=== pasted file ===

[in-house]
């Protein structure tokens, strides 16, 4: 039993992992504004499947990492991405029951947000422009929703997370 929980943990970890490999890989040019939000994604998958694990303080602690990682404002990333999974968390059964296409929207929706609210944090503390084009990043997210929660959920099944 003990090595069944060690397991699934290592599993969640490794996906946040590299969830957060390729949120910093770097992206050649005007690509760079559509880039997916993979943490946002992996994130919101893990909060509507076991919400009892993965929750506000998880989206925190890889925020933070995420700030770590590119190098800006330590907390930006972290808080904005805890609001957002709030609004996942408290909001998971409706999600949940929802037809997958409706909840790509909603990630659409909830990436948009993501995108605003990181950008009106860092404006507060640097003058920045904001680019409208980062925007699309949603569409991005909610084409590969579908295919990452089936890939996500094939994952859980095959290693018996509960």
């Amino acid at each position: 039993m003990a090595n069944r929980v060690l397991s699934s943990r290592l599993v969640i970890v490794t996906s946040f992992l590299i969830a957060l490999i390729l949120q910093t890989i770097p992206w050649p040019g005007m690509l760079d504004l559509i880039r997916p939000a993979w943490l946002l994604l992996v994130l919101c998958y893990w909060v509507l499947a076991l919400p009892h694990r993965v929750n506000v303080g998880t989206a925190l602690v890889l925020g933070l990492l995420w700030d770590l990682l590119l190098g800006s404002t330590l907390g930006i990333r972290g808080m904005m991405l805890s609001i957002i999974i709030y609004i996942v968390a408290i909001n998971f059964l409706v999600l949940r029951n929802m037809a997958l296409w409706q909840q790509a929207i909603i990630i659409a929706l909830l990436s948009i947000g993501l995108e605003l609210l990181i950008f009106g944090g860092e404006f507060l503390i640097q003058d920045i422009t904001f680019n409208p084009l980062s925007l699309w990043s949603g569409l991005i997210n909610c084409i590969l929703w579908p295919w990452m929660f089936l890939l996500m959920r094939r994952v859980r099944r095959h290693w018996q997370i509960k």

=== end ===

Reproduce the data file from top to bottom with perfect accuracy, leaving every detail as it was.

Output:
[in-house]
């Protein structure tokens, strides 16, 4: 039993992992504004499947990492991405029951947000422009929703997370 929980943990970890490999890989040019939000994604998958694990303080602690990682404002990333999974968390059964296409929207929706609210944090503390084009990043997210929660959920099944 003990090595069944060690397991699934290592599993969640490794996906946040590299969830957060390729949120910093770097992206050649005007690509760079559509880039997916993979943490946002992996994130919101893990909060509507076991919400009892993965929750506000998880989206925190890889925020933070995420700030770590590119190098800006330590907390930006972290808080904005805890609001957002709030609004996942408290909001998971409706999600949940929802037809997958409706909840790509909603990630659409909830990436948009993501995108605003990181950008009106860092404006507060640097003058920045904001680019409208980062925007699309949603569409991005909610084409590969579908295919990452089936890939996500094939994952859980095959290693018996509960």
């Amino acid at each position: 039993m003990a090595n069944r929980v060690l397991s699934s943990r290592l599993v969640i970890v490794t996906s946040f992992l590299i969830a957060l490999i390729l949120q910093t890989i770097p992206w050649p040019g005007m690509l760079d504004l559509i880039r997916p939000a993979w943490l946002l994604l992996v994130l919101c998958y893990w909060v509507l499947a076991l919400p009892h694990r993965v929750n506000v303080g998880t989206a925190l602690v890889l925020g933070l990492l995420w700030d770590l990682l590119l190098g800006s404002t330590l907390g930006i990333r972290g808080m904005m991405l805890s609001i957002i999974i709030y609004i996942v968390a408290i909001n998971f059964l409706v999600l949940r029951n929802m037809a997958l296409w409706q909840q790509a929207i909603i990630i659409a929706l909830l990436s948009i947000g993501l995108e605003l609210l990181i950008f009106g944090g860092e404006f507060l503390i640097q003058d920045i422009t904001f680019n409208p084009l980062s925007l699309w990043s949603g569409l991005i997210n909610c084409i590969l929703w579908p295919w990452m929660f089936l890939l996500m959920r094939r994952v859980r099944r095959h290693w018996q997370i509960k």